I can hardly play Werewolf in my group anymore because I'm almost always one of the first to die, unless I can play with people that haven't seen me play.
 
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Greg Jones
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Nexus Ops has a partnership play version with explicit rules about revealing hidden information. All communication between partners must be public. Any cards shown to your partner must be shown to the whole table. My group even made me tell the other team what a card was when I passed one to my partner and then told him I had another identical card. They said that was tantamount to showing him the card. I didn't agree.

My opinion is that unless the game says you can't give information, you can. You can even show it. I'm in the habit of showing my hand if I suspect the person with the robber doesn't want to steal what I have.

Lord of the Rings says you can't show your cards, but you can talk about them all you want. In theory, there's no difference. Each time there's a decision to make, I could go around the table and have everybody read off their hand. In practice, that would make the game tedious, so we don't do it. Talking about key cards allows cooperative decision-making, but hidden hands encourages each player to play their own hand instead of letting the experienced player make all the decisions.

Shadows Over Camelot says you can't even say what cards are in your hand. We interpret that you can't strongly imply by words that you have or don't have a particular card. But, we allow things like saying, "I'm going to go to this quest over here, and I think King Arthur should pass me the right card if he wants me to complete it." That could be the Lancelot's Armor quest, and you don't say what card you need, but once King Arthur sees the pair and one of the cards in the three of a kind, he'll know what to pass.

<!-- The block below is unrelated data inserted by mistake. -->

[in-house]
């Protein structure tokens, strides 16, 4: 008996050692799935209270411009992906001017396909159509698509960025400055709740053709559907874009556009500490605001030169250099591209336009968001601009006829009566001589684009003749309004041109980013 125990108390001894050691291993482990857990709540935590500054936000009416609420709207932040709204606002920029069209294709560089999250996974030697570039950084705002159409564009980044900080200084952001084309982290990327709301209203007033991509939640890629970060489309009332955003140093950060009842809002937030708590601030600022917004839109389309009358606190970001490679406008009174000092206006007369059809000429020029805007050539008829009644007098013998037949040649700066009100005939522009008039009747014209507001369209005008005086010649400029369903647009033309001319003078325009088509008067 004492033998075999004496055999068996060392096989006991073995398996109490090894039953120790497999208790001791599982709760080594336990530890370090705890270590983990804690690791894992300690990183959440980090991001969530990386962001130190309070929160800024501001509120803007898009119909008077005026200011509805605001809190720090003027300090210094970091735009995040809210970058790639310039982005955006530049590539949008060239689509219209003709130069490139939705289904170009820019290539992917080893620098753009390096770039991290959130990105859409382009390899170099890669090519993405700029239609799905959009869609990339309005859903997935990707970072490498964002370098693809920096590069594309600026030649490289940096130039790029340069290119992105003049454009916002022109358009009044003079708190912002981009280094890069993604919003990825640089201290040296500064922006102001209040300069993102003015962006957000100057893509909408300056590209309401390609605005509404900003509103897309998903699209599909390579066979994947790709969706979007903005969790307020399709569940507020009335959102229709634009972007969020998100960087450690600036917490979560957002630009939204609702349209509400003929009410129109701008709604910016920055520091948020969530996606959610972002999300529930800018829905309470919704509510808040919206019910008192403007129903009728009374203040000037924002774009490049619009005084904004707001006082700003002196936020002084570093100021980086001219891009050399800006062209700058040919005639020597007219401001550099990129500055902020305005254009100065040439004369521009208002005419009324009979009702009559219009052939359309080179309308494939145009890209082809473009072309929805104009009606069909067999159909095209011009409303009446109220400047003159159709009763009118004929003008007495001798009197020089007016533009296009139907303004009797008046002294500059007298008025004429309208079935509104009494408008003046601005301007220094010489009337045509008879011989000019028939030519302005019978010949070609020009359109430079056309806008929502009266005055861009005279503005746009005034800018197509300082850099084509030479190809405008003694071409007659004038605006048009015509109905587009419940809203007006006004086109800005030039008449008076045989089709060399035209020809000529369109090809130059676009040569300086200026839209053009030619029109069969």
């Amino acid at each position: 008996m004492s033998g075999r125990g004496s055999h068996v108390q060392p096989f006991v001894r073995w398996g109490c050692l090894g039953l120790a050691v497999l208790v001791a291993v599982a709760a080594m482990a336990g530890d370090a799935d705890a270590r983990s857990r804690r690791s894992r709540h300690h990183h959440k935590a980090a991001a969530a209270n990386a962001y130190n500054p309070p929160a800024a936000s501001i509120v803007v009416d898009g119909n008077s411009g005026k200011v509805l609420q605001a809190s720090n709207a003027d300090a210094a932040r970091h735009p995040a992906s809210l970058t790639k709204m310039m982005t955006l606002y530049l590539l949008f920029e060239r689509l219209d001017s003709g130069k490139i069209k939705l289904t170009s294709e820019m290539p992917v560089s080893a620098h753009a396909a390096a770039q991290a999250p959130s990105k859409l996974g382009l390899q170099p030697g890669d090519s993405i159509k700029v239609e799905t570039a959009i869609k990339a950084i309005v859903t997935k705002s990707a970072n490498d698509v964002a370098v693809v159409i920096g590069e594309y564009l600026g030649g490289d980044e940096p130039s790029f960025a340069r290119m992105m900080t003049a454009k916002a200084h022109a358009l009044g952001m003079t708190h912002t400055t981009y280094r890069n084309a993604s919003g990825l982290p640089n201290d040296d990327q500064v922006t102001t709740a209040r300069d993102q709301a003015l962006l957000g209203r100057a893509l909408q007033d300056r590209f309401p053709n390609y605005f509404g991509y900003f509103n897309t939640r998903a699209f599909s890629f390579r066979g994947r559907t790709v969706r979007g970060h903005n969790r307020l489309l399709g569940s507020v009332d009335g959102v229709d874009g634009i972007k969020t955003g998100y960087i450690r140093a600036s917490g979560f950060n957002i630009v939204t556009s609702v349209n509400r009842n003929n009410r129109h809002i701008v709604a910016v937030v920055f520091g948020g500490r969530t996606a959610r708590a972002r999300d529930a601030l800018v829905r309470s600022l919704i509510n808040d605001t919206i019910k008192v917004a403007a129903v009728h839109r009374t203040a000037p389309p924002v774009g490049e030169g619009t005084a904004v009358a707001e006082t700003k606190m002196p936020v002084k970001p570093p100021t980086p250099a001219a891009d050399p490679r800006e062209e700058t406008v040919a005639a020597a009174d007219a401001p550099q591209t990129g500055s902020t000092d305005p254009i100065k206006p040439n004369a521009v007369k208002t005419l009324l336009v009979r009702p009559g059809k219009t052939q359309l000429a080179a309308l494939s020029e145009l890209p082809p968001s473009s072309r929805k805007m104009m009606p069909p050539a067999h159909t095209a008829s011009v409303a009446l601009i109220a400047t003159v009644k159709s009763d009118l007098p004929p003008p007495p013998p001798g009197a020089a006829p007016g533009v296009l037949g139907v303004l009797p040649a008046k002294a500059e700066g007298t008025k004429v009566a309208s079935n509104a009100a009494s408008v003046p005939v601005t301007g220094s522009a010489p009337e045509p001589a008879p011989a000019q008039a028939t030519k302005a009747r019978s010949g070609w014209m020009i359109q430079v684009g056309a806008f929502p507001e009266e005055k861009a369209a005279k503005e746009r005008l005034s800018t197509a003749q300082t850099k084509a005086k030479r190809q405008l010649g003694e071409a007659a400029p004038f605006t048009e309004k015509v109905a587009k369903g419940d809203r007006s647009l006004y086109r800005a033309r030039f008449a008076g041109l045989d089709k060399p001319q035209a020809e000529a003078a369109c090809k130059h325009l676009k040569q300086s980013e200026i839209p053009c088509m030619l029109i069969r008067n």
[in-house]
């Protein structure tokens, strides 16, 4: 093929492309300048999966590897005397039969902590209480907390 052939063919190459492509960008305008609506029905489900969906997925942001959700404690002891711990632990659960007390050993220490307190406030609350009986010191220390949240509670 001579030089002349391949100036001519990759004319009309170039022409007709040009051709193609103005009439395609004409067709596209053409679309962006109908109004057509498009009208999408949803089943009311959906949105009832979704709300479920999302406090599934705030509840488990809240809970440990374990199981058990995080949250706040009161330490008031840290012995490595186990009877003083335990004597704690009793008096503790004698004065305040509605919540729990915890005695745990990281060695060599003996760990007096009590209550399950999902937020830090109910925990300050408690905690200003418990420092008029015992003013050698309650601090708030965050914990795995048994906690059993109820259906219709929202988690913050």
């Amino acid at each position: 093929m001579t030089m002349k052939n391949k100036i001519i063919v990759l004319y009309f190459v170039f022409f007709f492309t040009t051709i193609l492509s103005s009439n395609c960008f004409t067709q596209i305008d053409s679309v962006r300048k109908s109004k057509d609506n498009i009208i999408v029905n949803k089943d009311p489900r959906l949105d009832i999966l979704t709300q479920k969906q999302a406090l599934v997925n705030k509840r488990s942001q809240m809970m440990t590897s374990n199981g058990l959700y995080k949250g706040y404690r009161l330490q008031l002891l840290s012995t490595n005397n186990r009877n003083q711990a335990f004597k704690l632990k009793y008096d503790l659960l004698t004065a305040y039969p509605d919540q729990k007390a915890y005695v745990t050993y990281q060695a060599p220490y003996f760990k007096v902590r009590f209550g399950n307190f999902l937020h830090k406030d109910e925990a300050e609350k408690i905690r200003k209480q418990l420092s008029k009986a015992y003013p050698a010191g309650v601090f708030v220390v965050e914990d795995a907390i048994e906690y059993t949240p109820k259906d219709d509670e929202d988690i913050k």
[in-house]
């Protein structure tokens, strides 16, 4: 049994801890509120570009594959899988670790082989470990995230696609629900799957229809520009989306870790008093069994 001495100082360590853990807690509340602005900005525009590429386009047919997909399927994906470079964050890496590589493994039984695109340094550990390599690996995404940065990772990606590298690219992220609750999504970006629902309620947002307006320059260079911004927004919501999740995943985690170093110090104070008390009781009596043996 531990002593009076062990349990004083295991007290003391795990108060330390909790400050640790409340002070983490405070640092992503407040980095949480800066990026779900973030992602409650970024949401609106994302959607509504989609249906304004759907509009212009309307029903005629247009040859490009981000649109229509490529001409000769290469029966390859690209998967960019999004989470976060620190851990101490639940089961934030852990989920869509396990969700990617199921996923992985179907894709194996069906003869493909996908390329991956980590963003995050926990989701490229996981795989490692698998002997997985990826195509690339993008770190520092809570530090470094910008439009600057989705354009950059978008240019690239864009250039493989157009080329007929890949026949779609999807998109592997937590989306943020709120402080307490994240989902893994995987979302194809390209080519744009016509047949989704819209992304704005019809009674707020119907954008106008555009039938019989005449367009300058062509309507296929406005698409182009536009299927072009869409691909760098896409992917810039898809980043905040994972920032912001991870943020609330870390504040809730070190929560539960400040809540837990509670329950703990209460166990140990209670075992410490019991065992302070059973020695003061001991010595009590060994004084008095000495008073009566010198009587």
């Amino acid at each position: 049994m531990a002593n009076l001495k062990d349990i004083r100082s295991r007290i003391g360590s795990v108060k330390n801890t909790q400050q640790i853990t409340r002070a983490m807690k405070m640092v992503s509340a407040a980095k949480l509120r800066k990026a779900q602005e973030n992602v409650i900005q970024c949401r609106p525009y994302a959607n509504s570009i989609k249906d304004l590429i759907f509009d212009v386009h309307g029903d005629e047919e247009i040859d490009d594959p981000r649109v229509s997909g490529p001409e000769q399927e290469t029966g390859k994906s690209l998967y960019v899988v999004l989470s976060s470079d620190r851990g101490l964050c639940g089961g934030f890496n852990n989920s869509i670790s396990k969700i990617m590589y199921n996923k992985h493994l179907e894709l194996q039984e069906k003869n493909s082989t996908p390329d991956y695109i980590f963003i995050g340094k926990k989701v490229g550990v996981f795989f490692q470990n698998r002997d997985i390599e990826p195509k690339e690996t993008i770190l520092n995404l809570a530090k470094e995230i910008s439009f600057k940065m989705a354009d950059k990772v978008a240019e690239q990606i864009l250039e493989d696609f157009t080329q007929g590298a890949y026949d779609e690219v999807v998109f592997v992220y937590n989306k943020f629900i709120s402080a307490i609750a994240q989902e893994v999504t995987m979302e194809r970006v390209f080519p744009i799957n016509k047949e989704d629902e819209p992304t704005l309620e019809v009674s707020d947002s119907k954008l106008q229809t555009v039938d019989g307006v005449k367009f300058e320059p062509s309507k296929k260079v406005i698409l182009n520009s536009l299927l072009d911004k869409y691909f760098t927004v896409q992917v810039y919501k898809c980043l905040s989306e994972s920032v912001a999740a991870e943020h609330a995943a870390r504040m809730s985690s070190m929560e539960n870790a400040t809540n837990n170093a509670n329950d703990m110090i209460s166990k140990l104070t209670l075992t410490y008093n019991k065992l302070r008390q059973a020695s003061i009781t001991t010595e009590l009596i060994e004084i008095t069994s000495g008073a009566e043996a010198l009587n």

In Diplomacy-like games, I think revealing hidden information even privately to one other player is the best way to play. More interesting strategies develop out of this. Really any multi-player wargame is a Diplomacy-like game: Mare Nostrum, Twilight Imperium, Antike, A Game of Thrones.

Here's a question you didn't ask. Is it okay to "reveal" information that isn't hidden at all? Player A might notice an opportunity that player B has, and that player C has an opportunity to thwart. Can player A tell player C about it? I think it depends on the game and the players. In Attika, I encourage this. If someone just overlooks an easily-blocked opportunity to connect the shrines, the win might just go to the player who happened to be near to the unobservant player. The game is more satisfying if a hard-earned win goes to the best player. In other games, it depends on the group. Some players feel like they're being picked on if other players keep discussing their weak points. Other players don't feel like they've earned the win as much anyway if they left open clear weaknesses and only won because no one noticed. I am the latter type of player.
 
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Mark McEvoy
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jgrundy wrote:
+ Permanent explicit alliances (which usually ban partnership communication but not always I suspect. I guess a modern game of Bridge with communicative bidding sort-of falls into this category. Can someone nominate a better example of an explicit alliance game where players are free to reveal hidden info to the table?)


Re-replying because I thought of a better one, along the lines of Bridge. Dia de los Muertos (and its retheming, Four Dragons). In this game there's an "Ask" card; when played, you can ask any player in the game a question (answerable by yes, no, or an integer from 0 to 10) about his/her hand contents; that player must answer truthfully.